Mark Warner wanted him to listen to Congress. He said he was an expert. He can wait. But if no consensus from Congress in near future?

    In addition, he and Watt can do certain things without any new laws.

    Liked by 2 people

    1. You can’t fault Mnuchin’s twin objectives for housing reform, and I believe he has ideas for how to accomplish them. He will discuss and test these ideas with both the plaintiffs in the lawsuits and key Senators and Congressmen on the Hill. Based on the statements I’ve heard from Mnuchin to date, I think his goal is to achieve a political consensus on the best way to achieve housing reform. But if he has to choose between political consensus and workable reform (as I suspect he will), my bet is that he’ll pick the latter, and seek to achieve it administratively.

      Liked by 2 people

      1. tim

        i agree that mnuchin likely will act cautiously and respectfully, sounding out congress more out of prudence than necessity. he has already made it clear that he considers himself a GSE expert, so i dont think he thinks he needs to be educated by congress. indeed, crapo said that the GSEs were in receivership in mnuchin’s hearing, and this from a guy who co-sponsored a GSE reform bill!

        i dont believe that I have seen this mentioned here, so i will post a speculation that chuck cooper, counsel for fairholme and a long time colleague and friend of AG nominee, jeff sessions, has been providing input into staffing the trump DOJ and may himself become solicitor general:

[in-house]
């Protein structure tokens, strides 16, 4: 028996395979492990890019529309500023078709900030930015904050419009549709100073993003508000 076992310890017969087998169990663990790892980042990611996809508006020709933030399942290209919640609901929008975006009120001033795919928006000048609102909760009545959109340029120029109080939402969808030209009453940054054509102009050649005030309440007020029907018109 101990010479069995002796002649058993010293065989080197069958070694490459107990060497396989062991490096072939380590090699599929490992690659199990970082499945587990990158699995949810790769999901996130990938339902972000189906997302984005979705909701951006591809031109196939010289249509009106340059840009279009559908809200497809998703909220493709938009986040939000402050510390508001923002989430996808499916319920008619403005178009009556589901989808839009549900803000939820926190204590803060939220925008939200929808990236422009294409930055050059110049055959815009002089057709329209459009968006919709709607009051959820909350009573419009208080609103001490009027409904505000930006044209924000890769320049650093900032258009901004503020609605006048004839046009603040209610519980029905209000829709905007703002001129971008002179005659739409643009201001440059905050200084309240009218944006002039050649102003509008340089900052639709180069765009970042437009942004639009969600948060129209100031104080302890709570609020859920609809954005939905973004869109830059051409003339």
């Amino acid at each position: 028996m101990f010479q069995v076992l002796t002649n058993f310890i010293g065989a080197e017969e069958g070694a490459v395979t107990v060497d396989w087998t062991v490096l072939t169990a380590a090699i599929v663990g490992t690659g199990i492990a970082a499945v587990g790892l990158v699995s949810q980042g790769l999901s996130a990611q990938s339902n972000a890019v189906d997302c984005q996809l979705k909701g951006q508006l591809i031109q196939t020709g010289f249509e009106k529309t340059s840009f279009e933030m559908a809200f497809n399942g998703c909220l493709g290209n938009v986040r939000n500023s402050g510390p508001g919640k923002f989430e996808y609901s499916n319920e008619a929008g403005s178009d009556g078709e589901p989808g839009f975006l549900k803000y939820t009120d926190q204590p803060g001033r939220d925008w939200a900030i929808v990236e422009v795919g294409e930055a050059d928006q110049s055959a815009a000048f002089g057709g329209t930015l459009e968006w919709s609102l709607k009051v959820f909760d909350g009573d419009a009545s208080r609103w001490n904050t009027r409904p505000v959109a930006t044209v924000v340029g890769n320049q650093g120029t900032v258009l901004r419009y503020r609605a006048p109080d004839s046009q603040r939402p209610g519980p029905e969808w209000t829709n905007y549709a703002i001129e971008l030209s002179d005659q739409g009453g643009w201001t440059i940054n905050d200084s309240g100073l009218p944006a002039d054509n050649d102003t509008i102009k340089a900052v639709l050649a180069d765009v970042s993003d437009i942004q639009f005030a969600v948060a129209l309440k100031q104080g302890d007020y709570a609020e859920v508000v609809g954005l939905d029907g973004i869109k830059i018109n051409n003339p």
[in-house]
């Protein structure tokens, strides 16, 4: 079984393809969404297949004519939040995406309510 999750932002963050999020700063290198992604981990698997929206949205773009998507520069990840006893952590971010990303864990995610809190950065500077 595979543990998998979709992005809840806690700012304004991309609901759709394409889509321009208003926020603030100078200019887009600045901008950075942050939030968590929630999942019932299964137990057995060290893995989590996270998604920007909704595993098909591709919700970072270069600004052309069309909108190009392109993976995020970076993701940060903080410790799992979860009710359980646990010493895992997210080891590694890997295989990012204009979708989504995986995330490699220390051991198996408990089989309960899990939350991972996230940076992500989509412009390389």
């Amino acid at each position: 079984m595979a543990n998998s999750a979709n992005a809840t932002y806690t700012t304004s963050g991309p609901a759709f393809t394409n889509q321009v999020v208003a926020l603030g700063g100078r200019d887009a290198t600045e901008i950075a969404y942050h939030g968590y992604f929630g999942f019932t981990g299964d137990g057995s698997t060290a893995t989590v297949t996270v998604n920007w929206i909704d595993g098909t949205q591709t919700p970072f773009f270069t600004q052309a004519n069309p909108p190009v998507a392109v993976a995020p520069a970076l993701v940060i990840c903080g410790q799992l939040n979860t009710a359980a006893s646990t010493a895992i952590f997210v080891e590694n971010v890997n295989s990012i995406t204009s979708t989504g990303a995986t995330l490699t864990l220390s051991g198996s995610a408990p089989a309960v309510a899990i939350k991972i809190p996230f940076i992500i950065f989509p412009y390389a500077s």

if cooper does become SG, he will not be able to work on perry or fairholme while in DOJ, but his presence will have an effect, i have little doubt.


        Liked by 1 person

        1. No, I don’t believe that Cooper’s relationship with Sessions or his being on the “short list” for solicitor general has been mentioned on this blog; thanks for doing that. It’s certainly relevant, whether Cooper gets the SG post or not.

          Liked by 1 person

  7. Tim,
    Purely as an aside, I am interested in your theoretical view on the following:

    Completely apart from the congressional politics, and in an IDEAL world, do you think the portfolio aspect of Fannie’s business model is vital to enhancing security of the whole? After all, vanilla Insurance companies RELY on investing their premiums into return earning assets (stocks/bonds) as a VITAL part of their actuarial commitment (I believe they call it the “surplus”, which helps lower premiums).

    (I do understand that there’s a LOT of chatter out there from people of “standing” about nixing it as being most risky; and that, consensus has crystallized on nixing the portfolio; but having read your book, i am wondering if those people of “standing” who have more than proven themselves inept, in hindsight, via the deregulated run up to the 08 crisis, may have it WRONG entirely?).